35 Burst results for "ISM"
A Not So Happy Ending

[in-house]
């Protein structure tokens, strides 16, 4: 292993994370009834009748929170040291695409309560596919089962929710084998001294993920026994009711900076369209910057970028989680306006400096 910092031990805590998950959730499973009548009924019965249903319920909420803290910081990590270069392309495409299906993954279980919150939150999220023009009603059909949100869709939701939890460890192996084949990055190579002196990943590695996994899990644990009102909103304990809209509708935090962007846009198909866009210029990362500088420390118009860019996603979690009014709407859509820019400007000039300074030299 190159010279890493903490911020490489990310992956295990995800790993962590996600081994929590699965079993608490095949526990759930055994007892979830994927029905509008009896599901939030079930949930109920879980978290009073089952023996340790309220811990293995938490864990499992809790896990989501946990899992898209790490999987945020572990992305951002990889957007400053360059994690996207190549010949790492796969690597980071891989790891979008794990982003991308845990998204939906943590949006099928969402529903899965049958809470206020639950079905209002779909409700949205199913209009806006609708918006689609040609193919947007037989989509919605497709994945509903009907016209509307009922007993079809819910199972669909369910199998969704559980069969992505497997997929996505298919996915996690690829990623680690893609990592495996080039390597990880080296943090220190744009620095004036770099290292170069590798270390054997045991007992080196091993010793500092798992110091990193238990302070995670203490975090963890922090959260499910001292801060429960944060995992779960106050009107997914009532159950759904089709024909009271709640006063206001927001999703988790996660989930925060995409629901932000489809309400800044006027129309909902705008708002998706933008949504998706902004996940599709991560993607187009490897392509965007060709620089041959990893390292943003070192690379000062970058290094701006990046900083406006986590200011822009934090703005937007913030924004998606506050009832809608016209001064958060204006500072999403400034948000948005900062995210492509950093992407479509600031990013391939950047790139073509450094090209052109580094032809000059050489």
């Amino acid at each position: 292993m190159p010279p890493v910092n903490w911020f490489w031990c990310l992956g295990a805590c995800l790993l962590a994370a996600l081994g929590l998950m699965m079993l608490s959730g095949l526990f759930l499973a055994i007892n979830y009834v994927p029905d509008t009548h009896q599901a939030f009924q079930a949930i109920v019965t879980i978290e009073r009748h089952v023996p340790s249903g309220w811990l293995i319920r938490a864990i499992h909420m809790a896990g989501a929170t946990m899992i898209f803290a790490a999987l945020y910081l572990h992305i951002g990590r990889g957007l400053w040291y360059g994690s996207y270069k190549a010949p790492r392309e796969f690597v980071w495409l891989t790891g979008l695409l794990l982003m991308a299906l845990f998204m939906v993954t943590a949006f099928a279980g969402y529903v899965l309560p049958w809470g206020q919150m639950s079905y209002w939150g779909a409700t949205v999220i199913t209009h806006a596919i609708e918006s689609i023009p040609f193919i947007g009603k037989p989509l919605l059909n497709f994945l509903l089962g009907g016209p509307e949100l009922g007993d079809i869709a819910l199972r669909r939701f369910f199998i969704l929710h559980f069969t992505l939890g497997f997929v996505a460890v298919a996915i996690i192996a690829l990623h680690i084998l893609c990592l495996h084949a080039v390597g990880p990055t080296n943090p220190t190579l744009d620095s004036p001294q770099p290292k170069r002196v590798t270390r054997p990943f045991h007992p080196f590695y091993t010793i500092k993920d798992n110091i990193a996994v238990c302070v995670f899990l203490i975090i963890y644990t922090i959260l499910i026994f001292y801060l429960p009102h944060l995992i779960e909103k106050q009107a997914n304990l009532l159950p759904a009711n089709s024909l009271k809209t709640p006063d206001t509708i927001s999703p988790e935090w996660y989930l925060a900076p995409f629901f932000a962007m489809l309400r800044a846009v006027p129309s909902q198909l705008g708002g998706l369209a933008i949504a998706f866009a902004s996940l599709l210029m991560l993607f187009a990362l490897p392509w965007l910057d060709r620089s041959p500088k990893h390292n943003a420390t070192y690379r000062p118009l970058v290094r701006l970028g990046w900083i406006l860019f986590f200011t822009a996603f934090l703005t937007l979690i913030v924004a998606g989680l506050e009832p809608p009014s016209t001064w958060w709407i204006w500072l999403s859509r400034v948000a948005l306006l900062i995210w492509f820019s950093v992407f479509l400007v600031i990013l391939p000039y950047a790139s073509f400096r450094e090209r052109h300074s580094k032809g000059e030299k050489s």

"Joining me for another week. Debriefing is my friend and colleague Dr Donna Oreo. Will who is an author in? Speaker and certified sex and relationship therapist in the Washington DC metro area. She's the owner of a nod. Right especially is in working with black women on issues related to color ISM in texture ISM ended impact on mental and sexual health. She's also the author of cocoa butter in hair, grease, a self love journey through hair and skin. This week. She and I chatted about what happened between Molly and Andrew. Tiffany struggles with postpartum depression, and how we might support friends who are struggling. The giant reveal from canola. WHAT'S NEXT FOR EASTBOUND LAWRENCE? And what? We might expect from season five. This episode does include spoilers. Here's our conversation. So we are back. So we've come so far down this road. Do this. We. If you like it took a long time here and also was way too quick. Absolutely you know I mean I. think that we should give another petition going. Maybe we can a forty minute episode I'm just saying okay. With unconventional does a half hour I mean we just just has to be hopeful that we can get an season within the knicks, so so gets cold the Akron and They just don't have to act via zoom. We get all a whole. Noon version of insecurity. So, the title of this week's episode is low key laws, and I feel like that is a great description of how they knew we would all be feeling at the end of this episode. I was just like man lost in two senses. We need all out here, just law. Is. Over the place, so we see it opens up this. This episode opens up with Molly and Andrew. He added a work ethic. Right they a work events. Molly's work event and he has tagged along, and so having conversations, and somebody approaches them about like an after hours spot right, and so it's clear that Andrew is now really interested in going, but Mollie convinced him like okay I'll make it a work thing for you to have them play some of your artist or something like that right so I feel like this was a continuation of what we saw last week. Right like some cracks. In the foundation of the relationship. I'm just saying that predictions made then they happened Okay? Tell me how you fail. But it also seems like he just went along with it right like He. You know he didn't really want to go, but then she kinda convinced him, and then he went along with it. Yeah Yeah. I felt like he was a little bit more resistant to it this time around he was just like. You could tell that he was just is sort of deflated him a little bit He's making that. Sound like all right. I'm Gonna I'm giving you this thing, but I feel it. I feel that I'm giving you this thing and. It was not as obvious exactly. He made it very obvious that he was not happy about making this concession this time and Yeah. Yeah, well, we see very shortly after right that there is a continuation, so they've gone to this after work. Thing I, mean now they give back to the apartment and they want to watch the Pinelli of looking for little you is. We have avoided all those boilers and he's like okay. We finally home. We can watch this because now. We're not on your time. We can do it now and she doesn't want to watch it because she's so tired I feel like this was clearly like the last Straw. You know like there was no more straws to be given that day at all and I. It's funny to me because they got going back to the previous episode with the Block Party and just how it's. Just that that's base of like, are you? Are you here? Are you paying attention to what's going on like? Are you here with me in this moment? Because it doesn't feel like you're here like you're seeing like you're able to take in what is right here right now. She wasn't taking in that he was not like. He's like home on like even like before the block party when she was telling Isa I'm not I'm not asking him to do nothing because I was like all right look, you know she on some shaky grounds. You gotta put in deposits before you can make withdrawal and she didn't recognize that she had no withdrawal power in that moment.